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  1. The ever-growing parameter size and computation cost of Convolutional Neural Network (CNN) models hinder their deployment onto resource-constrained platforms. Network pruning techniques are proposed to remove the redundancy in CNN parameters and produce a sparse model. Sparse-aware accelerators are also proposed to reduce the computation cost and memory bandwidth requirements of inference by leveraging the model sparsity. The irregularity of sparse patterns, however, limits the efficiency of those designs. Researchers proposed to address this issue by creating a regular sparsity pattern through hardware-aware pruning algorithms. However, the pruning rate of these solutions is largely limited by the enforced sparsity patterns.more »This limitation motivates us to explore other compression methods beyond pruning. With two decoupled computation stages, we found that kernel decomposition could potentially take the processing of the sparse pattern off from the critical path of inference and achieve a high compression ratio without enforcing the sparse patterns. To exploit these advantages, we propose ESCALATE, an algorithm-hardware co-design approach based on kernel decomposition. At algorithm level, ESCALATE reorganizes the two computation stages of the decomposed convolution to enable a stream processing of the intermediate feature map. We proposed a hybrid quantization to exploit the different reuse frequency of each part of the decomposed weight. At architecture level, ESCALATE proposes a novel ‘Basis-First’ dataflow and its corresponding microarchitecture design to maximize the benefits brought by the decomposed convolution.« less
    Free, publicly-accessible full text available October 17, 2022
  2. null (Ed.)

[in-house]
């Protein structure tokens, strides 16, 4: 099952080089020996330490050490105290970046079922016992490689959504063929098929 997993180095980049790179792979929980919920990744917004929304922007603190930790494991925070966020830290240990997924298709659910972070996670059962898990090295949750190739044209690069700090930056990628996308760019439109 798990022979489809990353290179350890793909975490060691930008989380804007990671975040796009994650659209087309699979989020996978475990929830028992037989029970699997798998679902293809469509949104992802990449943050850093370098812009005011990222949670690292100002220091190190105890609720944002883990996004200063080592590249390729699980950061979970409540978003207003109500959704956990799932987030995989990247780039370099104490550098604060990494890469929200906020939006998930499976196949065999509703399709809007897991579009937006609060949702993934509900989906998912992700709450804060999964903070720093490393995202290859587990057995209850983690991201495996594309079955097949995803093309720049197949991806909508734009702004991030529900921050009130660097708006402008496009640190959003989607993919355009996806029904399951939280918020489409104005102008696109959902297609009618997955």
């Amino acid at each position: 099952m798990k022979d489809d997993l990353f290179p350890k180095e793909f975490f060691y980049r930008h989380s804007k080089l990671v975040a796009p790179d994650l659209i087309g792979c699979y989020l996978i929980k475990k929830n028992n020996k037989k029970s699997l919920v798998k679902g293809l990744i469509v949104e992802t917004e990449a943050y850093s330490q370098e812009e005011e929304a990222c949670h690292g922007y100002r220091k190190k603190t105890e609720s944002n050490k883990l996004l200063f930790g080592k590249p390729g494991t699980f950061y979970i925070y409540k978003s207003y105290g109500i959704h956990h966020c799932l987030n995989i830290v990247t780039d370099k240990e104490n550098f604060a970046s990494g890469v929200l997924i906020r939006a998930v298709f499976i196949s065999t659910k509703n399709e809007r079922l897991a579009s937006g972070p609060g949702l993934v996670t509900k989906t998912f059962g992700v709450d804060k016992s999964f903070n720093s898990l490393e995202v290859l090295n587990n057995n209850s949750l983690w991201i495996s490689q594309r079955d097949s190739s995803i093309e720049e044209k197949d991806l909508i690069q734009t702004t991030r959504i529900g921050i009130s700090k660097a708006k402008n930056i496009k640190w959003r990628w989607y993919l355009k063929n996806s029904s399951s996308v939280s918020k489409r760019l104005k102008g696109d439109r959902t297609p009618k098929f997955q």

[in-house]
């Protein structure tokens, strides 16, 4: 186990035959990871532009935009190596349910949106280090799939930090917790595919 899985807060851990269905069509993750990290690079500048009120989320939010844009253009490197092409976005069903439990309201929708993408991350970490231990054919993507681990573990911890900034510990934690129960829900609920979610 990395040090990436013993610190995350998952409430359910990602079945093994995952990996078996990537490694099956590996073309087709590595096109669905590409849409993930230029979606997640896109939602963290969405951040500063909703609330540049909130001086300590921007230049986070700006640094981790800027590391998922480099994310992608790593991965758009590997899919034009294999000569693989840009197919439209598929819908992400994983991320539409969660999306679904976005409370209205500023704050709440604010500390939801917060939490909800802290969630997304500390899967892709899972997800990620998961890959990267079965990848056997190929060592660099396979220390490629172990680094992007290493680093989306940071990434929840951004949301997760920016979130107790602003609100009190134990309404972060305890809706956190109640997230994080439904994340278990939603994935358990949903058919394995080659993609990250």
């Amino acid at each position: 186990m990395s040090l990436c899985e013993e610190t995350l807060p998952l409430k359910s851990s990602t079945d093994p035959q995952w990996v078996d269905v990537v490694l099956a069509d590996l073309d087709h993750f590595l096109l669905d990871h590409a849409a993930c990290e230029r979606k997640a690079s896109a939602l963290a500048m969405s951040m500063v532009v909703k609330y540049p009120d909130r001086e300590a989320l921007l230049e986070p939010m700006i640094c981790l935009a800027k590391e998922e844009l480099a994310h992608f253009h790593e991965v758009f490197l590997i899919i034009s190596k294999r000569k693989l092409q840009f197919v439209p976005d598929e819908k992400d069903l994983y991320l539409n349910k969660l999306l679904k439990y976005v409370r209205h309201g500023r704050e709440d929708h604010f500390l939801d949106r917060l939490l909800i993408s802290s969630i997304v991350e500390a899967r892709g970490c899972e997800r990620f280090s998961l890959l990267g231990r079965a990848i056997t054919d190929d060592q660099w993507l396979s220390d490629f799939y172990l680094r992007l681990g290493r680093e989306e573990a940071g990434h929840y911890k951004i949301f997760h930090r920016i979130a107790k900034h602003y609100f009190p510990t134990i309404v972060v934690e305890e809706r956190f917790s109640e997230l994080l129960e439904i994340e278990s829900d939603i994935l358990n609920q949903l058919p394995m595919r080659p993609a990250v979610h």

The invention of Transformer model structure boosts the performance of Neural Machine Translation (NMT) tasks to an unprecedented level. Many previous works have been done to make the Transformer model more execution-friendly on resource-constrained platforms. These researches can be categorized into three key fields: Model Pruning, Transfer Learning, and Efficient Transformer Variants. The family of model pruning methods are popular for their simplicity in practice and promising compression rate and have achieved great success in the field of convolution neural networks (CNNs) for many vision tasks. Nonetheless, previous Transformer pruning works did not perform a thorough model analysis and evaluationmore »on each Transformer component on off-the-shelf mobile devices. In this work, we analyze and prune transformer models at the line-wise granularity and also implement our pruning method on real mobile platforms. We explore the properties of all Transformer components as well as their sparsity features, which are leveraged to guide Transformer model pruning. We name our whole Transformer analysis and pruning pipeline as TPrune. In TPrune, we first propose Block-wise Structured Sparsity Learning (BSSL) to analyze Transformer model property. Then, based on the characters derived from BSSL, we apply Structured Hoyer Square (SHS) to derive the final pruned models. Comparing with the state-of-the-art Transformer pruning methods, TPrune is able to achieve a higher model compression rate with less performance degradation. Experimental results show that our pruned models achieve 1.16×–1.92× speedup on mobile devices with 0%–8% BLEU score degradation compared with the original Transformer model.« less